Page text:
This panel uses examples drawn from early modern and modern European history to explore new directions for using sexuality as an analytic category in intellectual history. Drawing on current research in the histories of the book, of scholarship, and of educational institutions, Paul Babinski, Benjamin Bernard, and Emily Rutherford—collaborators in the ongoing project Histories of Sexuality and Erudition—survey the roles of sexuality in the conditions of knowledge-making in three historical moments: among German Orientalists in early modern Istanbul; in the collèges of Enlightenment Paris, and in modern British universities. As an introduction, Alan Stewart will reflect on this field of inquiry since the publication of his Close Readers: Humanism and Sodomy in Early Modern England (Princeton UP, 1997). Camille Robcis will provide comment, placing these efforts in the context of the field of intellectual history today.

New Books in the Arts & Sciences: Celebrating Recent Work by Jennifer Lena

This Public Humanities environmental walk will mark the 50th anniversary of Earth Day by exploring the history of the Harlem River as it manifests itself on-site. The Harlem River has been shaped by tide patterns and climate change, and like the Hudson River, it contains a legacy of toxic pollution. Despite the fact that the Harlem River is a man-made river—New York City engineers rerouted its channel—most people who live along the river have no access to the waterfront. This walk, free and open to the public, will spatially explore the ways people have been disconnected from the river and the role river history, and a public humanities approach to the site, can play in rebuilding the connections between people and their river.  By engaging the river’s wide public and staging an interdisciplinary conversation about the river’s histories of disconnection—with walkers experienced in urban planning, climate change, photography, and community activism—we will come away with an inclusive and compelling history of the Harlem River that may begin to draw new connecting threads to its publics.

Beethoven’s Literary Afterlife

Monday, April 20, 2020

How did Beethoven influence the other arts? And how did literature shape the composer’s reputation? In an exploration of Beethoven’s literary afterlife through the lens of chamber performance, this event will examine the formation of a musical legacy. The event will feature faculty lectures by professors Nicholas Dames (Columbia), Arden Hegele (Columbia), and Nicholas Chong (Rutgers), as well as a performance of Beethoven’s violin sonata no. 7 (Op. 30, no. 2) by Chad Hoopes and Anne-Marie McDermott.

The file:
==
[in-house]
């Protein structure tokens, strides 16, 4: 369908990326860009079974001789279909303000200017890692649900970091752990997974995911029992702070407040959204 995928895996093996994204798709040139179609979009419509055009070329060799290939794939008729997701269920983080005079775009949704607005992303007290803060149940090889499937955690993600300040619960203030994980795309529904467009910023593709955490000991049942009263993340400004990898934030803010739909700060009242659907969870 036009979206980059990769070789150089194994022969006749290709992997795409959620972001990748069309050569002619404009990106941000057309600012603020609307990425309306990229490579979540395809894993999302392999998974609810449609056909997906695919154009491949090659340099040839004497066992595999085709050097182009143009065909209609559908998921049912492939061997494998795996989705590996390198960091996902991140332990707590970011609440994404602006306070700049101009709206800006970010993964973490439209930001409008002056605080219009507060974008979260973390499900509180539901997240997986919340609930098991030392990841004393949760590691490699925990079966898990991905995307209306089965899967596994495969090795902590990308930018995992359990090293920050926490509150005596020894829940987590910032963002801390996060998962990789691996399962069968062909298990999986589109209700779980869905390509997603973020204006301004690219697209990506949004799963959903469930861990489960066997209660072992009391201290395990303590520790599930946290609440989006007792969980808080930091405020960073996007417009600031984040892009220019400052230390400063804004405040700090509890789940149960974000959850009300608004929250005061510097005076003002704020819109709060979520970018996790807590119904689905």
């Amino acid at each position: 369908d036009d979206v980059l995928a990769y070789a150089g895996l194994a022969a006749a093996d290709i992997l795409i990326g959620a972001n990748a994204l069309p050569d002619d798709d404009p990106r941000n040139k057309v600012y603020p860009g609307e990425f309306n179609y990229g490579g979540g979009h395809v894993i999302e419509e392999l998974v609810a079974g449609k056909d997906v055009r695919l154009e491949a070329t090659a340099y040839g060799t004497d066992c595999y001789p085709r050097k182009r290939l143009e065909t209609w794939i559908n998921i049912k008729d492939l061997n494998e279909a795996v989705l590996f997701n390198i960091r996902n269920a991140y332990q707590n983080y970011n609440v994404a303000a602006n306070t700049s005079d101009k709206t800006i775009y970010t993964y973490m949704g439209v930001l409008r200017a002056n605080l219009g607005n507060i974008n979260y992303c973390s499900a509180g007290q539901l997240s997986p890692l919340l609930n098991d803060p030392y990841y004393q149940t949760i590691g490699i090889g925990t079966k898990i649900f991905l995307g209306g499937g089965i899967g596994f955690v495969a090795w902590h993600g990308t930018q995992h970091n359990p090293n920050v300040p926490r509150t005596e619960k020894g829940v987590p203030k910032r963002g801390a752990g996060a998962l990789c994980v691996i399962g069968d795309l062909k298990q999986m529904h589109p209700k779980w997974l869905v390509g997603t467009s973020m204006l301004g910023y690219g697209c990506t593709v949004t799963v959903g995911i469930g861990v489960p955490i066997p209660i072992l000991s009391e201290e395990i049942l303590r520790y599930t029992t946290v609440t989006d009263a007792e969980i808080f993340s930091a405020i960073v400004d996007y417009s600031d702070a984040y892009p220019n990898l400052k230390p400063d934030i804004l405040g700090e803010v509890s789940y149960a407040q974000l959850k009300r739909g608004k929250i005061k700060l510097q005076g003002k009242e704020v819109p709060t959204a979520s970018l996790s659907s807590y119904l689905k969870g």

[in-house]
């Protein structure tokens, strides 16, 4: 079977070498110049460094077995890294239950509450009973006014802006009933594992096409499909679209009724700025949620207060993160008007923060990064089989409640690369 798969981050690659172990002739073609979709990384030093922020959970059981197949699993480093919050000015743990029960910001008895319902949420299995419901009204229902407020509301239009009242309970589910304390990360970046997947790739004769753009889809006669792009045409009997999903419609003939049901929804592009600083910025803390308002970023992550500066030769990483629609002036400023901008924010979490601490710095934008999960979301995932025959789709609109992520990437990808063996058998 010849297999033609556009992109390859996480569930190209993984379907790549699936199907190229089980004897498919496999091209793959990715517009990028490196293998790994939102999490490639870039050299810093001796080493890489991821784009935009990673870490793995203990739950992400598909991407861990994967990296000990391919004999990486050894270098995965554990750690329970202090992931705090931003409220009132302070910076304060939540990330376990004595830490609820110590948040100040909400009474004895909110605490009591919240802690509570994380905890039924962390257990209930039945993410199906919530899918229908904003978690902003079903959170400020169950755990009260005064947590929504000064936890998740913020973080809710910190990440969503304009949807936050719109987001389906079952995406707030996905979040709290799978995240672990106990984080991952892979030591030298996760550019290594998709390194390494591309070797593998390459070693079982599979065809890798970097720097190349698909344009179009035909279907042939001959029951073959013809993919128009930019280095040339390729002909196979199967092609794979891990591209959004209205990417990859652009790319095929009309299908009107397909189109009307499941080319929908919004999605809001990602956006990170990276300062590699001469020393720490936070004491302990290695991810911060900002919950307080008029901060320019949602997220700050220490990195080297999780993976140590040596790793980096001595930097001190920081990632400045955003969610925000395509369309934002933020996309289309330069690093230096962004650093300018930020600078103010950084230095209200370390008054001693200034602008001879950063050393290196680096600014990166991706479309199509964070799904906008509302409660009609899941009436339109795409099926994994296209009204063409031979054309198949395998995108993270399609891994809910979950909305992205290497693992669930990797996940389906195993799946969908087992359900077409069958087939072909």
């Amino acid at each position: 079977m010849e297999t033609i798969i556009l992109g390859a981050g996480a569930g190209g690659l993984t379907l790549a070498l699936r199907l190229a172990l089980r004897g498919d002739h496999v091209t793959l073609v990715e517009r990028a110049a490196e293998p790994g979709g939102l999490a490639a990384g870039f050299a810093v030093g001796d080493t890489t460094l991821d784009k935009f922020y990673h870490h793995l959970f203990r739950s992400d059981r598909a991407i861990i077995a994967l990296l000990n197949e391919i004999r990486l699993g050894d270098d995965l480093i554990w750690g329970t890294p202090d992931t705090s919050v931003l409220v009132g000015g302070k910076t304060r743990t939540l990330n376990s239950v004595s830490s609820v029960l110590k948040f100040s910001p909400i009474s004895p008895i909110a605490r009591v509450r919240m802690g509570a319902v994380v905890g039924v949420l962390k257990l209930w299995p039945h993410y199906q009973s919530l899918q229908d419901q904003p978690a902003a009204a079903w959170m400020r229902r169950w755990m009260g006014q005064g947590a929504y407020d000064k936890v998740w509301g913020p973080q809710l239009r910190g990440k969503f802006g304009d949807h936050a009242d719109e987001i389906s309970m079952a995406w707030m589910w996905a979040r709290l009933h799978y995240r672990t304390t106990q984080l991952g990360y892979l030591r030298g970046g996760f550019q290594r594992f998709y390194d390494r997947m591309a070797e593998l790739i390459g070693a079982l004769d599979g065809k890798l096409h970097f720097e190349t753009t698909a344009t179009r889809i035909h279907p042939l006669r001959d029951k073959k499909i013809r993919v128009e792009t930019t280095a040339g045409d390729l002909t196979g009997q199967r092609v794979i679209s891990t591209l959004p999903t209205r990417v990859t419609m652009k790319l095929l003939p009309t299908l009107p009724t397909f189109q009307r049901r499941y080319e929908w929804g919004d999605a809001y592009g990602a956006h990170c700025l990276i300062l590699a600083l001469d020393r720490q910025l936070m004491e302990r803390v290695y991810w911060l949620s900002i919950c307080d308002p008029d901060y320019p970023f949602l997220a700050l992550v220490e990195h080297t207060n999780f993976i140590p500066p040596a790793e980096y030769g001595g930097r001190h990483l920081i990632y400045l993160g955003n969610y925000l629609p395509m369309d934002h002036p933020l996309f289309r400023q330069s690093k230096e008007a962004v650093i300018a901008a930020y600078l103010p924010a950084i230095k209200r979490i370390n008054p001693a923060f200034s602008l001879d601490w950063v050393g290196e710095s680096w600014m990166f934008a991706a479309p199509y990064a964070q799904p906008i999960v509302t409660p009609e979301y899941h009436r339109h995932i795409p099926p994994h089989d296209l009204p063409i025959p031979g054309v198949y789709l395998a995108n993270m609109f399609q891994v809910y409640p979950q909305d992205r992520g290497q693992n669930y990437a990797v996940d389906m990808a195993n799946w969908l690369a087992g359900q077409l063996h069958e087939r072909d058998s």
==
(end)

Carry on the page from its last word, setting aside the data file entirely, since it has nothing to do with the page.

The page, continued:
M. R. James: The Demon in the Library

Tuesday, April 21, 2020

Widely recognized during his own lifetime as the pre-eminent Anglophone codicologist, M. R. James spent much of his life in libraries.  His scholarly output, over a period of some forty years, was prodigious, and at the heart of it is the series of descriptive catalogues he produced of the manuscript holdings of various libraries and collections.  He also wrote ghost stories, as a kind of imaginative surplus or byproduct of the formal scholarship, to which they are intimately connected.  This talk will discuss James’s many libraries, and the horrible things he found lurking in them.

New Books in the Arts & Sciences: Celebrating Recent Work by Deborah Paredez

In Critique 13/13, we turn to 13 critical texts—ranging from Althusser, Beauvoir, Foucault, and Freire to Adorno, Arendt, Sartre, Lorde, and Said.

Urban environments and infrastructures play crucial roles in defining and mediating health. From the effects of metropolitan experience on mental health to the medical apartheids construed through urban segregation, from the healing or toxic powers of high-rise building to the invisible networks of care or contagion afforded by high density living, health is as much a problem of the polis as the city is a category of modern medical history. The contemporary crises of public health and urban inequality, moreover, only put further pressure on the ways in which architectural and urban design inform the economics, sciences, politics, and public experiences of health. Hosted under the joint auspices of the Explorations in the Medical Humanities and a new Public Humanities Initiative at the Society of Fellows and Heyman Center for the Humanities, this conference brings scholars from across the humanities, social sciences, and medicine to share their research on the intersections of health, policy, and the built environment.